Declaring a Method

A method is composed of a name, optional arguments, and type annotations if it is being exported. The following is a valid example of a method declaration:

@export
def foo(a: Any, b: int):
    pass

Every argument must be annotated with one of the Contracting types. The following is a list of allowed types:

Keyword Notes
dict Python dictionary
list Python list
str Python string
int Python integer
float Contracting Decimal Object
bool Python boolean
datetime.timedelta Contracting Timedelta Object
datetime.datetime Contracting Datetime Object
Any Python Typing Any (Catchall)

@export

You have to define at least one @export decorated method in your smart contract. Otherwise, the smart contract has no methods for people to call.

@export
def hello():
    return 1

This is probably one of the simplest contracts you can write. As long as there is a single @export method, you're good to go.

Private methods

Private methods are just methods without any decorators on them. They can be used internally by your smart contract, but cannot be called by people outside the system or by other smart contracts themselves.

@export
def hello():
    return there()

def there():
    return 1

@construct

If you want a smart contract to execute a piece of code once on submission, you can define a single method with the @construct decorator. The method you decorate can be called anything. Use this to set up an initial state for your smart contract.

owner = Variable()

@construct
def seed():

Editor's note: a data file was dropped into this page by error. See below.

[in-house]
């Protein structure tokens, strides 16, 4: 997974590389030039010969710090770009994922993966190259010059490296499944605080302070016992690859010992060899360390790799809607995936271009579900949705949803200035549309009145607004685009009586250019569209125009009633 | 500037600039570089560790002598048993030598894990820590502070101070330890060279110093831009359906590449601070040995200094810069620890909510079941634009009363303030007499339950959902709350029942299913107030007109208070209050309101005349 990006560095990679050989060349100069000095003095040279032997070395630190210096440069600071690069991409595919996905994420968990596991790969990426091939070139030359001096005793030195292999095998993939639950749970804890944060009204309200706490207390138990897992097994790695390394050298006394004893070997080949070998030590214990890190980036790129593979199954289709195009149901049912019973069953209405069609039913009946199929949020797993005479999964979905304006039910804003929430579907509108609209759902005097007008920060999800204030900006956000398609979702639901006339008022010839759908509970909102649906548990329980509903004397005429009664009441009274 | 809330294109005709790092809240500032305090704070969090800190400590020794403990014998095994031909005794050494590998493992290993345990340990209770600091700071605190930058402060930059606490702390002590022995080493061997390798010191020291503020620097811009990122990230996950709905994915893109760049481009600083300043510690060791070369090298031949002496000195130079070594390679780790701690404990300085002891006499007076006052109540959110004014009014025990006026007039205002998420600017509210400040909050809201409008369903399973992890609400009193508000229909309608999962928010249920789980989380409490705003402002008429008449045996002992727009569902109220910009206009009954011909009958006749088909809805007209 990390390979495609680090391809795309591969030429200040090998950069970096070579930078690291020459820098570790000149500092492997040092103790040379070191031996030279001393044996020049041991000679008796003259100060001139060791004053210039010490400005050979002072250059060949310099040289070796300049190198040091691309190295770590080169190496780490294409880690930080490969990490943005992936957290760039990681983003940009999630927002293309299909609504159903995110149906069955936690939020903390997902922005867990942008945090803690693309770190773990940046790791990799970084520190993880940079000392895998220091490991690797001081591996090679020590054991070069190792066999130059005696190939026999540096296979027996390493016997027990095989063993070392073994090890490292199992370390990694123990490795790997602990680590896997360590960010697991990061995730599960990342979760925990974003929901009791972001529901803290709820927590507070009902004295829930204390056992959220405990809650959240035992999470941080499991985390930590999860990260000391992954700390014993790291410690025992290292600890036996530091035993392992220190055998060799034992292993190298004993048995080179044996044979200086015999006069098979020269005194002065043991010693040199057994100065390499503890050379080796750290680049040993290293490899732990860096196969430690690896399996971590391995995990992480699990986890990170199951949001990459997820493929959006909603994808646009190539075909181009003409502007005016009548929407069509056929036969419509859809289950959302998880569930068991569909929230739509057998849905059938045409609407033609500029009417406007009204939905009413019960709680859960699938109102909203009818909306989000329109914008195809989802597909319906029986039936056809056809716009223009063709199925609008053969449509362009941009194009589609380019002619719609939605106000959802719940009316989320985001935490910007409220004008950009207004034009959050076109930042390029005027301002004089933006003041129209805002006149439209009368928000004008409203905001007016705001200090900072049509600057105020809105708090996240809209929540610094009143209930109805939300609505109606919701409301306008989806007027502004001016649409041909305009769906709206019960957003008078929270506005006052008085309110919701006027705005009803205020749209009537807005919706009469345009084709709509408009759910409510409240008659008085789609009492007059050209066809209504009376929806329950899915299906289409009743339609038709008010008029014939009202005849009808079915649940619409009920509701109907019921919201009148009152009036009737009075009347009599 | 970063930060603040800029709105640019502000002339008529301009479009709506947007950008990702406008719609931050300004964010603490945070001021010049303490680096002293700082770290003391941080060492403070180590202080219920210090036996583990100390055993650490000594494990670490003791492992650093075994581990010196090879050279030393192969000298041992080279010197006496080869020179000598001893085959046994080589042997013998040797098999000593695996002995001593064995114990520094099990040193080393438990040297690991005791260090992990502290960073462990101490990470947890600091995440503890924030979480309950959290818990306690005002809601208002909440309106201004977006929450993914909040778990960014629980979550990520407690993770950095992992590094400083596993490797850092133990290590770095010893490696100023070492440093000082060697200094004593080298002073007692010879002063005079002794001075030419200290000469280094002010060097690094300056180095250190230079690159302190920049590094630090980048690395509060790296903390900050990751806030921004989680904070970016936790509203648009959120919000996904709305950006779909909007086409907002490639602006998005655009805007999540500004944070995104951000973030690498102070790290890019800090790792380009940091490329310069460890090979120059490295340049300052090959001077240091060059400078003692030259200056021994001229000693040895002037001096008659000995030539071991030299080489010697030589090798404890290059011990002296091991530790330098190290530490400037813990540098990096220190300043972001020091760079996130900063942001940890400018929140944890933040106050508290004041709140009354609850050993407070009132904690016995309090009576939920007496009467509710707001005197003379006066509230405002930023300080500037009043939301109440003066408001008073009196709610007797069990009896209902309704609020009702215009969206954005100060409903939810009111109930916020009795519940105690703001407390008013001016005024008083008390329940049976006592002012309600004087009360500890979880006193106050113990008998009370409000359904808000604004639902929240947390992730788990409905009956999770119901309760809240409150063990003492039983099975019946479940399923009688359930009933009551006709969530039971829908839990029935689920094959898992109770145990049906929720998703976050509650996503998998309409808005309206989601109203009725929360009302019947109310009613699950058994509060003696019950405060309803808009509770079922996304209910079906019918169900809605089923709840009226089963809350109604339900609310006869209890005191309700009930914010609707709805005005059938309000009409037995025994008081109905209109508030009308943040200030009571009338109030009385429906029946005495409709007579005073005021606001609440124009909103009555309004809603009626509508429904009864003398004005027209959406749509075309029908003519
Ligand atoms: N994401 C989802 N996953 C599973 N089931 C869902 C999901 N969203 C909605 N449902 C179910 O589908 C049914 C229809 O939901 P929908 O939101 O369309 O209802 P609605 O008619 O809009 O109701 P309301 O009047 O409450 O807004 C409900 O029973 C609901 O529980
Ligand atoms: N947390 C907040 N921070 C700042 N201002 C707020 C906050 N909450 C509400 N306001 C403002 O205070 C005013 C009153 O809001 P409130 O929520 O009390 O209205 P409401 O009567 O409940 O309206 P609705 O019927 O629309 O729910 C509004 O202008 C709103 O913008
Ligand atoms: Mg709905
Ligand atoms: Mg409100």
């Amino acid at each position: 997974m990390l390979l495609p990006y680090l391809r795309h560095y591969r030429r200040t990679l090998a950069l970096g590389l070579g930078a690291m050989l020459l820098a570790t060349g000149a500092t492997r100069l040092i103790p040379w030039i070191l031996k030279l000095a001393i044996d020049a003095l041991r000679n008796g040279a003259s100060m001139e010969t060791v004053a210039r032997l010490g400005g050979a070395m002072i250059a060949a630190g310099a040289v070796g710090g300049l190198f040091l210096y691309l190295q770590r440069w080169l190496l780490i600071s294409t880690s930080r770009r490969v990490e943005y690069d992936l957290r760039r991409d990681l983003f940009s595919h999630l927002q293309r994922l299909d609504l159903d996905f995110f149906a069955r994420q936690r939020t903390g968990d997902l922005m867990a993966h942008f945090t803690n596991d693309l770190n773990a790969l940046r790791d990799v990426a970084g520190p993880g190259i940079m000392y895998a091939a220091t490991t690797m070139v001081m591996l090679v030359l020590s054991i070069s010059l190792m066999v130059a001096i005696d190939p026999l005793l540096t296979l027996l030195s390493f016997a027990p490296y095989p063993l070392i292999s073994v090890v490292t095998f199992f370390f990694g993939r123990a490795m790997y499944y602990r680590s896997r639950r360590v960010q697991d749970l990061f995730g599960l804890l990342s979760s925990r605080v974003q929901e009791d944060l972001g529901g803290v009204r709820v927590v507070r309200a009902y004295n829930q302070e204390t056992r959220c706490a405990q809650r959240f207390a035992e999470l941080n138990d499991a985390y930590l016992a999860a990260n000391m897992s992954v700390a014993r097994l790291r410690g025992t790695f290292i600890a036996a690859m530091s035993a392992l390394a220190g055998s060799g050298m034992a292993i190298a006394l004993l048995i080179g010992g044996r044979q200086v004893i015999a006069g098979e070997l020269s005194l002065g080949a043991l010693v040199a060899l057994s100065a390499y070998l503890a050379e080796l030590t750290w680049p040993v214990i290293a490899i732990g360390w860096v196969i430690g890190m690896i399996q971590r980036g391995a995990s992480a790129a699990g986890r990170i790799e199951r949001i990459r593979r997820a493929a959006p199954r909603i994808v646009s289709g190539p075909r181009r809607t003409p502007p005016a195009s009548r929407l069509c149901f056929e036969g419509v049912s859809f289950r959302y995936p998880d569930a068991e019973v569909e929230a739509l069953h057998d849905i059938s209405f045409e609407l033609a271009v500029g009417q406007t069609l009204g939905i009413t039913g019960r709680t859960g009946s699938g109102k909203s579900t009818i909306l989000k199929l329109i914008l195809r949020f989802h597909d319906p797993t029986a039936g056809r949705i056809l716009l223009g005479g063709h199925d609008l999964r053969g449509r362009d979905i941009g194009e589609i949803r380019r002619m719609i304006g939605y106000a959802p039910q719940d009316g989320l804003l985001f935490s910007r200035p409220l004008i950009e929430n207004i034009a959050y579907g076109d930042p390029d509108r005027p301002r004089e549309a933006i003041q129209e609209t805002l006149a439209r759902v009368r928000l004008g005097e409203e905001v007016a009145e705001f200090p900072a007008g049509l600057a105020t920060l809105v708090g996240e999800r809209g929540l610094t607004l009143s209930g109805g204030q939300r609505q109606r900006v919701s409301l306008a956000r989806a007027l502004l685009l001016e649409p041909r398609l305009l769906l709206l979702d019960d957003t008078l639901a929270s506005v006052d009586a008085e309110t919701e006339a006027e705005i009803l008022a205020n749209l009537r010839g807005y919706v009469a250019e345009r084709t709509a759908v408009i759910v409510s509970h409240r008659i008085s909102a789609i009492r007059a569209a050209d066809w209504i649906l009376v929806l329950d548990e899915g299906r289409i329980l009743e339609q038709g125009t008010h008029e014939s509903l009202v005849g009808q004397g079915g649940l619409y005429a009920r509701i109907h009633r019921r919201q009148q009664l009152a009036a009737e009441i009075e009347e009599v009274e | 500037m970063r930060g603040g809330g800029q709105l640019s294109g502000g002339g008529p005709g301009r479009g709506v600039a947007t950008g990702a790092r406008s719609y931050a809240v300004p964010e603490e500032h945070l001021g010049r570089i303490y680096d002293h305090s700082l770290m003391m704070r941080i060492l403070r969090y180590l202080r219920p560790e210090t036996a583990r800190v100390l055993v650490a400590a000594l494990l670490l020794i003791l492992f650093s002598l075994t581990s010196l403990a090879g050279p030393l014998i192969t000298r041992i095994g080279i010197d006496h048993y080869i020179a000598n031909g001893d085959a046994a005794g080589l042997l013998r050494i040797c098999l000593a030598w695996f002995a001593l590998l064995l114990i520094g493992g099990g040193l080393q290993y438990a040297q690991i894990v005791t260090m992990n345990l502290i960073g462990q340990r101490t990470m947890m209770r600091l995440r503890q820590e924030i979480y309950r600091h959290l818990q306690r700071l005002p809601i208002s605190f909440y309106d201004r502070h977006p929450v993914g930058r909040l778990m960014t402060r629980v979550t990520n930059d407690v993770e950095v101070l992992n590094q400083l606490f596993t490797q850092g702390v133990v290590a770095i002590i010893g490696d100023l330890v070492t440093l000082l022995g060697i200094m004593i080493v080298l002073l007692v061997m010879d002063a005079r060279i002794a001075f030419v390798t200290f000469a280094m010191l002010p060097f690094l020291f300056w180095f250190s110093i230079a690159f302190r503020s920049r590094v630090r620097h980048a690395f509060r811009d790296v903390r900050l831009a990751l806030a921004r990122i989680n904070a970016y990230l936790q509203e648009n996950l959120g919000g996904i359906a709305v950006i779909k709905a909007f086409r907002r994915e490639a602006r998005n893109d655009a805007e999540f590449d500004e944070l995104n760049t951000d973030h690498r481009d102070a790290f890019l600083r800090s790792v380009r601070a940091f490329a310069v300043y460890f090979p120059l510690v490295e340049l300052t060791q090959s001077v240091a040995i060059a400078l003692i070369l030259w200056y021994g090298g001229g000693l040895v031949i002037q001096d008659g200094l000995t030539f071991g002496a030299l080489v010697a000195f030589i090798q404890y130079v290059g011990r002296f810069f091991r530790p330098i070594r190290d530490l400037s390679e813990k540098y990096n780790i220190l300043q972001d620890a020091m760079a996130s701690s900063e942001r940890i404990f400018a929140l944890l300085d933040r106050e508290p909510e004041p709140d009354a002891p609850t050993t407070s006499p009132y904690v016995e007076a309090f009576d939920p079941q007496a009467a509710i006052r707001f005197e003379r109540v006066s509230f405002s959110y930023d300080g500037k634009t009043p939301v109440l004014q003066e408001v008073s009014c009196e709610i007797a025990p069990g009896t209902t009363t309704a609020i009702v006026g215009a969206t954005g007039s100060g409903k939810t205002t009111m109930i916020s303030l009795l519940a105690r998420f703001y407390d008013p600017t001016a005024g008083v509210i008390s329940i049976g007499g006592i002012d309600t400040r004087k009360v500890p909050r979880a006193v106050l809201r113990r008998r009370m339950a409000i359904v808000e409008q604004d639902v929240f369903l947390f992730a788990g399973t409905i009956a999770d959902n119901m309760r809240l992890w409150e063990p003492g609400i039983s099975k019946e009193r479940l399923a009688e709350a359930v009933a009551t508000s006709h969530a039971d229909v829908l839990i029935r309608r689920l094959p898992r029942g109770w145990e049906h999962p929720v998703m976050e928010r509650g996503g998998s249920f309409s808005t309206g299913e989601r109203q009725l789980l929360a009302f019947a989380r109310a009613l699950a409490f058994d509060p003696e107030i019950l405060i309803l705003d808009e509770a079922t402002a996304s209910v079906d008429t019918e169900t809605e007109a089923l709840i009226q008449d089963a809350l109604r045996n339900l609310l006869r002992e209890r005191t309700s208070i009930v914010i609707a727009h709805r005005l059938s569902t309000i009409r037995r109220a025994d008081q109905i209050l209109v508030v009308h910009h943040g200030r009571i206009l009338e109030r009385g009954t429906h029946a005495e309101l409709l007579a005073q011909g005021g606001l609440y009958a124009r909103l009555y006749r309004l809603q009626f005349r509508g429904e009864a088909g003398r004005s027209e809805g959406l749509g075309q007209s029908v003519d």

owner.set('stu')

@export
def get_owner():
    return owner.get()

The seed method will execute when the contract is submitted, but never again. Thus, the initial state is such that owner is set to stu. Because there are no other methods to change this variable in storage, this will stay static.

Constructor Arguments

Sometimes, you may write a smart contract that you want to redeploy, or want to define the construction when you submit it. You can do this by providing keyword arguments to the @construct method you make.

owner = Variable()
allowed = Variable()

@construct
def seed(initial_owner: str, intial_allowed: str):
    owner.set(initial_owner)
    allowed.set(intial_allowed)

@export
def get_owner():
    return owner.get()

@export
def get_allowed():
    return allowed.get()

Now when you submit the contract, you can specify the initial arguments and they will be set dynamically on submission. If you use the client, it would look something like this.

from contracting.client import ContractingClient

def example():
    owner = Variable()
    allowed = Variable()

    @construct
    def seed(initial_owner: str, intial_allowed: str):
        owner.set(initial_owner)
        allowed.set(intial_allowed)

    @export
    def get_owner():
        return owner.get()

    @export
    def get_allowed():
        return allowed.get()

client = ContractingClient()
client.submit(example, constructor_args={
    'initial_owner': 'stu',
    'initial_allowed': 'raghu'
    })